In this limit, the spectra become so dense that the observables (such as the energy of the hydrogen atom) are effectively continuous even though they are discrete in the exact quantum treatment. The Heisenberg equations of motion for the operators reduce to the classical equations of motion. Decoherence guarantees that with some environment, the diagonal entries of the density matrix may be interpreted as classical probabilities, and the off-diagonal ones quickly go to zero. We may always imagine that the wave functions in this limit are "narrow packets" whose width is negligible and whose center moves according to the classical equations. It just works.

One should understand all aspects of this proof that "classical physics is a limit of quantum mechanics", what it assumes, how we should ask the questions and translate them from one formalism to another, and so on. But at the end, the fact that this statement holds is more important than some technical details of the proof.

Historically, the Hamilton-Jacobi equation is a way to describe classical physics because it was discovered and shown equivalent to classical physics long before the quantum theory was first encountered. Mathematically, you can see that the Hamilton-Jacobi equation only contains the quantities we may actually measure with classical apparatuses such as $S,t,V,m$ etc. and it doesn't depend on $\hbar$ at all – even if you use the SI units, for example – which proves that the equation is independent of quantum mechanics.

There are lots of things to say about the classical limit of quantum mechanics and some more specific classes of quantum mechanical theories, see e.g.

http://motls.blogspot.com/2011/11/how-classical-fields-particles-emerge.html?m=1

This post imported from StackExchange Physics at 2015-11-01 21:06 (UTC), posted by SE-user Luboš Motl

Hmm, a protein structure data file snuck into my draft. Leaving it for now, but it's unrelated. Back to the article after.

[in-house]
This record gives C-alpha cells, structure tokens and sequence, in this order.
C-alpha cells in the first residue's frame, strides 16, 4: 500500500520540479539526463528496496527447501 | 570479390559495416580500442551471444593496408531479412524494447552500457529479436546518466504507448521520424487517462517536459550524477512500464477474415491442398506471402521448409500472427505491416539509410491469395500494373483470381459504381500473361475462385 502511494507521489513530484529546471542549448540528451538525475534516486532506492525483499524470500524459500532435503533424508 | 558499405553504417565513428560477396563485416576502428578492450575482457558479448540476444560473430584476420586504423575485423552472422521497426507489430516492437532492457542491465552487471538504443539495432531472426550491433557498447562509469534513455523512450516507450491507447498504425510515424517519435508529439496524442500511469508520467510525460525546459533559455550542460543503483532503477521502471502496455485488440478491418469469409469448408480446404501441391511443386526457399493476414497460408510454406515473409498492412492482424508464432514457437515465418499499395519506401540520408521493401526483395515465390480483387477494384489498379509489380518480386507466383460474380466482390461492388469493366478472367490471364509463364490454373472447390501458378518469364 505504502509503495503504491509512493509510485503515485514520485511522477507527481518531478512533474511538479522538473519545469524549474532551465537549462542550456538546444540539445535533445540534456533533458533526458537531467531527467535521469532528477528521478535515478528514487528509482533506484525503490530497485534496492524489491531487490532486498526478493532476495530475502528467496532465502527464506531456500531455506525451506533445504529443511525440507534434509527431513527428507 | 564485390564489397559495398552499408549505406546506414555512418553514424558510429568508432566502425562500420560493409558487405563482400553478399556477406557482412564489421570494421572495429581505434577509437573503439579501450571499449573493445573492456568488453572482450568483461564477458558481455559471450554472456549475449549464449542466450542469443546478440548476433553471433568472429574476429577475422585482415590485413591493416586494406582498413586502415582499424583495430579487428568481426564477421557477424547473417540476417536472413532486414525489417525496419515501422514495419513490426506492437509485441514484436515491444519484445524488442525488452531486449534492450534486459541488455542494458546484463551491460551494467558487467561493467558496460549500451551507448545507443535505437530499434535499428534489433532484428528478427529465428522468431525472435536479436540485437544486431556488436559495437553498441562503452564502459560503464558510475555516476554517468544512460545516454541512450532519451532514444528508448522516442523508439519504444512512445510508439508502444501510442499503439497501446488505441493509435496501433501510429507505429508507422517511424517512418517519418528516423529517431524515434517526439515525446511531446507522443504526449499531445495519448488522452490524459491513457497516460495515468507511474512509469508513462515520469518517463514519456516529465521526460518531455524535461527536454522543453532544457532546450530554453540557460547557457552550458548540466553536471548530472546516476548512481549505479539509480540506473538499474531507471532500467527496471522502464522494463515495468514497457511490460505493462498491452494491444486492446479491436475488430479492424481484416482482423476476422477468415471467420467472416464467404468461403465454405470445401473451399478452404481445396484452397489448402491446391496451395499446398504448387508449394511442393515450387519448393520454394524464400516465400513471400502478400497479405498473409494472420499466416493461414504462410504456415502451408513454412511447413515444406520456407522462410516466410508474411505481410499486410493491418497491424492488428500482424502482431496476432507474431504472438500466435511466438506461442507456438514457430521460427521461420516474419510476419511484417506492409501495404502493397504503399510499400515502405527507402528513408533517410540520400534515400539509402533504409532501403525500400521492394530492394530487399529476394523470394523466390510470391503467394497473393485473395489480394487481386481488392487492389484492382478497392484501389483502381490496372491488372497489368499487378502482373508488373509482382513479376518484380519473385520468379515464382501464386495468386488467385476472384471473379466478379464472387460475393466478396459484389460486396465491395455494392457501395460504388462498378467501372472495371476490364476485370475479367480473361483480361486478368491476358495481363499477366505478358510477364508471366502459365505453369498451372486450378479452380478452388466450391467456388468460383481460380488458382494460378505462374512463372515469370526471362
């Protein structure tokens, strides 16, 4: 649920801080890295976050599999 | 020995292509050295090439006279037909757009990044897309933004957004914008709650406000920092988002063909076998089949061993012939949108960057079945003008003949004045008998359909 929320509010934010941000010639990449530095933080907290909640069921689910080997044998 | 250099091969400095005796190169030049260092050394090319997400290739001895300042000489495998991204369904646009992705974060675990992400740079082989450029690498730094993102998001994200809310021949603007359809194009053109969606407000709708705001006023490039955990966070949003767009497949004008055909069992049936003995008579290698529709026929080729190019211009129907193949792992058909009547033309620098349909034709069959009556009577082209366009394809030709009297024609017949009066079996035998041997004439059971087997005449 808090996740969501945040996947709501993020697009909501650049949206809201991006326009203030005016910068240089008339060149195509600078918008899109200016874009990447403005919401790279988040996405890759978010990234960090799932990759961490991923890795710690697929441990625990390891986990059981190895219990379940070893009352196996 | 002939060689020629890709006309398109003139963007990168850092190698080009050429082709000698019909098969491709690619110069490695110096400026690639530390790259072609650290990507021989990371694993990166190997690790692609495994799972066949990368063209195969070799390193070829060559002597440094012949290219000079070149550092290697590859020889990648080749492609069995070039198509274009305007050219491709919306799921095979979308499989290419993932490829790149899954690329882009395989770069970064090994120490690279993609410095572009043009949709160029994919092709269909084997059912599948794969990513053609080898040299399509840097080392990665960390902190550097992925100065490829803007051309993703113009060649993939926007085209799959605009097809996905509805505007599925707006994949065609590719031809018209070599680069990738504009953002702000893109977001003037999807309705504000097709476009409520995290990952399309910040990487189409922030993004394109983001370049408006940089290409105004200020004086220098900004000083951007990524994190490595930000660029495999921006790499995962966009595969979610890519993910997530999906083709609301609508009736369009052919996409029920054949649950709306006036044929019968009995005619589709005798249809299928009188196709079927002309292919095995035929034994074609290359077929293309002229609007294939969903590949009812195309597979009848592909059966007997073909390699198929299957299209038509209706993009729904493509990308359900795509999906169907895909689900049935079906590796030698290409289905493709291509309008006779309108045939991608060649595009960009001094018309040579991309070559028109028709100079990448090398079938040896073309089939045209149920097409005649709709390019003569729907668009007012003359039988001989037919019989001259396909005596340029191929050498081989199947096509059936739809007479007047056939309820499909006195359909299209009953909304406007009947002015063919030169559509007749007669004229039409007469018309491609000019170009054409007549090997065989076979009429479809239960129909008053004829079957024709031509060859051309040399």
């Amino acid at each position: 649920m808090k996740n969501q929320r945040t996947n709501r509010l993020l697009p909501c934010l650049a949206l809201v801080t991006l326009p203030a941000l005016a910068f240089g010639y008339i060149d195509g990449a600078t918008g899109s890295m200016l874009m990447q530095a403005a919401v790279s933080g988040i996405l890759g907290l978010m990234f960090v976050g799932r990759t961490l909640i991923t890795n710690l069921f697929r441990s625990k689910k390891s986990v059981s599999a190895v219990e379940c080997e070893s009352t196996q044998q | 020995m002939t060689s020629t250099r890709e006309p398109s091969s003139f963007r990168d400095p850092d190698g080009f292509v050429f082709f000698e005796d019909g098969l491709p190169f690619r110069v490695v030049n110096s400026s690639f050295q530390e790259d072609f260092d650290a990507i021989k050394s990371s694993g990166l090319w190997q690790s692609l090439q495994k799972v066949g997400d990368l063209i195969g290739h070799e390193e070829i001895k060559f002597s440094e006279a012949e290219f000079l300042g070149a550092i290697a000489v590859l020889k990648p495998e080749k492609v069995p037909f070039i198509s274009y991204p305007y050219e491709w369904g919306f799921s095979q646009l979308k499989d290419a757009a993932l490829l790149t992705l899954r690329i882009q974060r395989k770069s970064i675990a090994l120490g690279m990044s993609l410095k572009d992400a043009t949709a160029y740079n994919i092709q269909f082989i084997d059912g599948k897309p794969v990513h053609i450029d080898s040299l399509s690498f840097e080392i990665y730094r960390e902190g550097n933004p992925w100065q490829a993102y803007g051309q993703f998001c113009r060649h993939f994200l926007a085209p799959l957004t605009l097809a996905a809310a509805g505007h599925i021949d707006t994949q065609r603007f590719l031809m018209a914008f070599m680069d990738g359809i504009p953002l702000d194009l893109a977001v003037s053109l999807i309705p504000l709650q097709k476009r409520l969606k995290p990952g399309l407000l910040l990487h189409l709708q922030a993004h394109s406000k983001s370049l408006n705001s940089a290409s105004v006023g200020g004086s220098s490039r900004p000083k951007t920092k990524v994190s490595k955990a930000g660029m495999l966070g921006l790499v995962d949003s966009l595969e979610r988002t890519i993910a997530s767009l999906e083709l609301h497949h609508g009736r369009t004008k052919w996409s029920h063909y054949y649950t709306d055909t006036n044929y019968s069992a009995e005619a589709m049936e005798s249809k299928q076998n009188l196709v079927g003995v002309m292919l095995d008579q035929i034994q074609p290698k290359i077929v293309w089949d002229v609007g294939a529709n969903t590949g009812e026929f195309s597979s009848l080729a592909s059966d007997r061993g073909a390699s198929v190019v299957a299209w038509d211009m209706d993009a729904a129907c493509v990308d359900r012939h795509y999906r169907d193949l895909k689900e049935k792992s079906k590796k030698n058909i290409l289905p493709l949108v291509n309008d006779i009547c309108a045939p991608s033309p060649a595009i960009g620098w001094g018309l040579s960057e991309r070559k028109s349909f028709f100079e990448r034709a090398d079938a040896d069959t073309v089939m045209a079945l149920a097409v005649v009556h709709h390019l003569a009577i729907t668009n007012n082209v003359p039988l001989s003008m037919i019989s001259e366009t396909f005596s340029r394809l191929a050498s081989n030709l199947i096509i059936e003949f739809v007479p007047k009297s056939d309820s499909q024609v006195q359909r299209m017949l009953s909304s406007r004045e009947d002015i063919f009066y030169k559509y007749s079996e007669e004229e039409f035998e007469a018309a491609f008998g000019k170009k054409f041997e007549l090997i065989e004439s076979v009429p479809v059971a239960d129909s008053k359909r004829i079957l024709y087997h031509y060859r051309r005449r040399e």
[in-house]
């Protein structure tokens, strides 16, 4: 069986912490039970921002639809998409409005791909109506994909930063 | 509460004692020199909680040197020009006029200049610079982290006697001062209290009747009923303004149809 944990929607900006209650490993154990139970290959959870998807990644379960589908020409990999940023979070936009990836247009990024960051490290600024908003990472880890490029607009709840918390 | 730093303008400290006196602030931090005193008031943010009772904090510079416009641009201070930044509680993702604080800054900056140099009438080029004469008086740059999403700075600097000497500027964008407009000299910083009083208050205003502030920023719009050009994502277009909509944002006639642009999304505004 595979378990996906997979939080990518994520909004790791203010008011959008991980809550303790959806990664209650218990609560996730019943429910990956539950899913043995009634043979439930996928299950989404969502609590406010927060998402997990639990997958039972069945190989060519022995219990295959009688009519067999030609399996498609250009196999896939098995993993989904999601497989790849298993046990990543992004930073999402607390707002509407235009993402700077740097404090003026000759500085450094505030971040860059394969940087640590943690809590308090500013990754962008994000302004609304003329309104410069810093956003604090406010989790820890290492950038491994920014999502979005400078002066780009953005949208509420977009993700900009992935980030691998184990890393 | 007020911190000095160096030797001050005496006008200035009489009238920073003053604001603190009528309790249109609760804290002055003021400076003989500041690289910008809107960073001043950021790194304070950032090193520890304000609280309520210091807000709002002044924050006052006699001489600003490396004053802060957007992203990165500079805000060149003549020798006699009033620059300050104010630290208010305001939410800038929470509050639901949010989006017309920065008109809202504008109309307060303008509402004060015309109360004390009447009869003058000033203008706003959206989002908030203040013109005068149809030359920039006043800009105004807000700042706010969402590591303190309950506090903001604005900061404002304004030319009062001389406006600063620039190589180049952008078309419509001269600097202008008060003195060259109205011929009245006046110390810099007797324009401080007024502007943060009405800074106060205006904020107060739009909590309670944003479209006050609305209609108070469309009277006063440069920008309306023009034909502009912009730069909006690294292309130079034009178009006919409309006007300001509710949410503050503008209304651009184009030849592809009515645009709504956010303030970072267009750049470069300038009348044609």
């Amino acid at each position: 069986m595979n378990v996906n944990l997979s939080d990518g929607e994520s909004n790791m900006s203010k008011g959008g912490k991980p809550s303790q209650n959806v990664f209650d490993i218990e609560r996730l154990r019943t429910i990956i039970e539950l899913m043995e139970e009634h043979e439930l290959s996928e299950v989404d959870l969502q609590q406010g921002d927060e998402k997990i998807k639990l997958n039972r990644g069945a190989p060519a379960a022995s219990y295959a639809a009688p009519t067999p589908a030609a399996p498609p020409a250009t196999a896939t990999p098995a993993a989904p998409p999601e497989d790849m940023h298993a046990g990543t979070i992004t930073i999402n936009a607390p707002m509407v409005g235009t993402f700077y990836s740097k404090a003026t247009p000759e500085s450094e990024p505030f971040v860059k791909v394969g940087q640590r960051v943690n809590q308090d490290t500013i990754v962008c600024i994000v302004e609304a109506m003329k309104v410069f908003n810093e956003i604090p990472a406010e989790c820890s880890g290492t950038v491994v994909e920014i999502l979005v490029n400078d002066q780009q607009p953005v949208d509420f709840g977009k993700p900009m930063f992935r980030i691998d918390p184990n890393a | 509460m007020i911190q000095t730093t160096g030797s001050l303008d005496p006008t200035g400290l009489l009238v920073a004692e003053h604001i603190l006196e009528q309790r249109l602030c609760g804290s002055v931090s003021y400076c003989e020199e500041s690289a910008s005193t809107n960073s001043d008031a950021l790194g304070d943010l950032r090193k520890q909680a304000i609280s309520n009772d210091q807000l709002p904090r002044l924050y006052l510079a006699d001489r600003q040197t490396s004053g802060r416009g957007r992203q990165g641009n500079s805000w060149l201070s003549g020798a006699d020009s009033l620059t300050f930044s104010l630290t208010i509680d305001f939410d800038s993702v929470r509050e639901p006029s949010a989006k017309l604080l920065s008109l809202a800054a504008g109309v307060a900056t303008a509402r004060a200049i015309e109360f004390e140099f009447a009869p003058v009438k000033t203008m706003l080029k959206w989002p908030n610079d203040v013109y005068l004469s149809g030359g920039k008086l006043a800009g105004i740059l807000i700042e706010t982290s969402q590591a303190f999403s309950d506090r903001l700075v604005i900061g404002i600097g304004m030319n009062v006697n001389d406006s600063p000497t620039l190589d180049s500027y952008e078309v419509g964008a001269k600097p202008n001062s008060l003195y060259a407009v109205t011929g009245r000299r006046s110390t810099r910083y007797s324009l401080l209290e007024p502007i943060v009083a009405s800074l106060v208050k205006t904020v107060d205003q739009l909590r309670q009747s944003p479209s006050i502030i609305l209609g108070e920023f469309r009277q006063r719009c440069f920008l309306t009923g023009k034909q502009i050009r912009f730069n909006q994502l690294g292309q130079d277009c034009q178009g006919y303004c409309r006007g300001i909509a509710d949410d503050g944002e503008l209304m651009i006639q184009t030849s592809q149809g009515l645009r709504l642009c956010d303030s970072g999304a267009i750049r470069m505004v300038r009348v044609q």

answered Oct 17, 2014 by (10,278 points)

This post imported from StackExchange Physics at 2015-11-01 21:07 (UTC), posted by SE-user user929304
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There are results that are mathematically rigorous concerning the semiclassical limit of quantum theories. It is in fact an ongoing and interesting theme of research in mathematical physics. However you need to be rather well versed in analysis to understand the results. The bibliography is quite huge, but I would like to mention the following (some quite old) results:

Finite dimensional phase space (quantum mechanics):

• Hepp 1974 Coherent states method.

• Helffer, Martinez and Robert 1987, in french. Uses the so-called Wigner measure approach.

• Figalli, Ligabò, Paul 2010. Modern approach to Wigner measures, dealing with rough potentials.

Infinite dimensional phase space (bosonic QFT)

• Ginibre and Velo 1979 Extension of the work of Hepp to infinite dimensions.

• Ammari and Nier 2007 Infinite dimensional Wigner measures.

• BBGKY hierarchy: review by Golse (mean field limit, that is mathematically equivalent to the semiclassical limit)

Also, these slides of Francis Nier may prove useful for a quick overview of finite and infinite dimensional Wigner measures.

I will not try to explain the ideas, because it would be very technical and very long. Without being more precise, I can tell you that they investigate in a rigorous way the limit $\hslash\to 0$ (or in an equivalent way also when $N\to \infty$, where $N$ is the number of particles on the system), to prove that the linear unitary quantum dynamics reduces, in the limit, to the nonlinear classical dynamics. Sorry but I do not have time to say more than that ;-)

This post imported from StackExchange Physics at 2015-11-01 21:06 (UTC), posted by SE-user yuggib
answered Oct 14, 2014 by (360 points)